Sun.  Yes, the sun!  I awoke early for our last day, a sea day.  The sun was shining, the sea are fairly calm and there is a cool breeze (rather than gale force winds).  It is a perfect day. I walk the almost empty decks and see that about 80% of the lounges by the pool have been claimed by towels, books and shoes…but not many bodies!  Not good.  A take a quiet whirlpool by myself and then walk some more with a cup of coffee.  I am finally on my Caribbean cruise!
 
I came back to my stateroom to finally truly enjoy my balcony and there is a knock on the door.  The room steward is delivering receipts for my American Express Platinum Card Specialty Dining credits.  Really?   The last day of the cruise?  They should be confirmed at the beginning of the cruise.  Another “Dunno”.  Not a biggie for me, but it would be a hassle for someone who didn’t take the specialty dining package and wondered if the credits were applied to his/her account.
 
We finally got to try the Lawn Club Grill for lunch, which was only open for dinner except on this last sea day.  I didn’t know what to expect, but I really liked the place.  You dine in essentially a conservatory with an open grill/pizza oven to one side.  You are offered flatbread starters, a small salad bar and a main course of seafood, meats, and kebobs along with sides like Lobster Mac n’ Cheese.  As we were squeezed in, we were not offered the chance, but normally you can make your own flatbreads (including dough tossing lessons).  Children and adults did it and it was done in a way that did not interfere with your own dining experience.  (The staff was great catering differently to the children than the adults.) Our waiter, Mehmet (there are lots of Turkish waiters on this cruise), was excellent, charming and fun.  Our flatbreads were great, my shrimp and scallop kebob and filet mignon was excellent (and way too much food).  For dessert:  Listen to them.  Seriously.  Order the Chocolate Chip Cookie and Ice Cream.  It could be the best comfort dessert I have ever eaten.  (It is not fancy, but it really is that good!)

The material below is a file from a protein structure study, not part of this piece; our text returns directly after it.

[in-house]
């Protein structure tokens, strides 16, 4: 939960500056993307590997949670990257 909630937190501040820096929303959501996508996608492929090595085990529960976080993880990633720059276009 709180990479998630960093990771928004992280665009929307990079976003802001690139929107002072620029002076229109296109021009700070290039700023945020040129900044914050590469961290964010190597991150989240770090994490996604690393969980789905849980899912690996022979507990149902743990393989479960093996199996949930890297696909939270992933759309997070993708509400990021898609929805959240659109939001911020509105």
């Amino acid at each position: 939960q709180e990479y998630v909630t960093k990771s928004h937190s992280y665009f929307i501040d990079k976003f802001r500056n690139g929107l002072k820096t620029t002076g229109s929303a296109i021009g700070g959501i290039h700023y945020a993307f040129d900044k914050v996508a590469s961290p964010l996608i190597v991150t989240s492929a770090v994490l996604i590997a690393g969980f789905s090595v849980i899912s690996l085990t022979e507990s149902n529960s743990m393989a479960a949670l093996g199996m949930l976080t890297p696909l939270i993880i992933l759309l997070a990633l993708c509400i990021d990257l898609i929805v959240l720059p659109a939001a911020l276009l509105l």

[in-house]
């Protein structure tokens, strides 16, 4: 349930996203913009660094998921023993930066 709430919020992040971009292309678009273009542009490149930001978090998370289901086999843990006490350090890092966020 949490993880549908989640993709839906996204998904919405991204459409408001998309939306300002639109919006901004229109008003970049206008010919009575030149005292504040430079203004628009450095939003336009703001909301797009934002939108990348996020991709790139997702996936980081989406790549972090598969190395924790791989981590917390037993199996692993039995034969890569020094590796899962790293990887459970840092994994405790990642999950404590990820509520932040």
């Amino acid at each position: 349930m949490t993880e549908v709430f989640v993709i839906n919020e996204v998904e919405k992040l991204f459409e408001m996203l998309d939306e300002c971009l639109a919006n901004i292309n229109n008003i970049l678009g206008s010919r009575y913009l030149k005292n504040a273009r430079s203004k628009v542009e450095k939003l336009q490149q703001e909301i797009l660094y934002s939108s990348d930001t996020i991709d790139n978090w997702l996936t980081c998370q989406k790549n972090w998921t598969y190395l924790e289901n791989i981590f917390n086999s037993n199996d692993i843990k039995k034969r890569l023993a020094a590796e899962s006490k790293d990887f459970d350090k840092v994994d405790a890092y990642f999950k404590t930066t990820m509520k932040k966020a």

Having just eaten a much larger lunch than anticipated, we thought we best push our last dinner – at Murano, of course – to 8:00 p.m. rather than the earlier 6:30 p.m. we had reserved.  Stateroom 1676?  No problem.  I am OK with being Mr. 1676 rather than Mr. Goldring as it gets the job done nicely!
 
A lazy afternoon catching a few rays, taking a nap and writing and then, of course, my last visit to the Persian Gardens before a final drink enjoying the view from my balcony before packing.  A final family dinner at Murano (again excellent) brought our cruise to a close.  But in Murano they spoiled the children and even made them strawberry crepes with ice cream tableside…over and above their desserts and the petit fours.
 
With the forced reduction in Customs and Immigration staffing and our 10:15 a.m. flight home we decided to carry off our own luggage.  It was a very good idea.  There was a bit of an issue just getting an elevator with room for us, so our 7:30 a.m. start didn’t get us off the ship until 8:10 a.m. and through Customs and Immigrations to our private transfer until 9:00 a.m.  For those that disembarked normally, I could easily see them waiting in long lines well past 10:00 a.m.  There has to be a better way, but until there is:  Keep this ordeal in mind.  
 
So did I have a near luxury experience?  Honestly, it is something I am still contemplating.  I have to finish balancing the misses I encountered against what I probably would have encountered on a luxury cruise line during Spring Break with lousy weather. 
 
Did our Celebrity Silhouette cruise provide a sufficiently excellent experience to want to do it again?  We booked a family cruise for next summer visiting Iceland, The Faroe Islands, UK and Norway on the Celebrity Eclipse.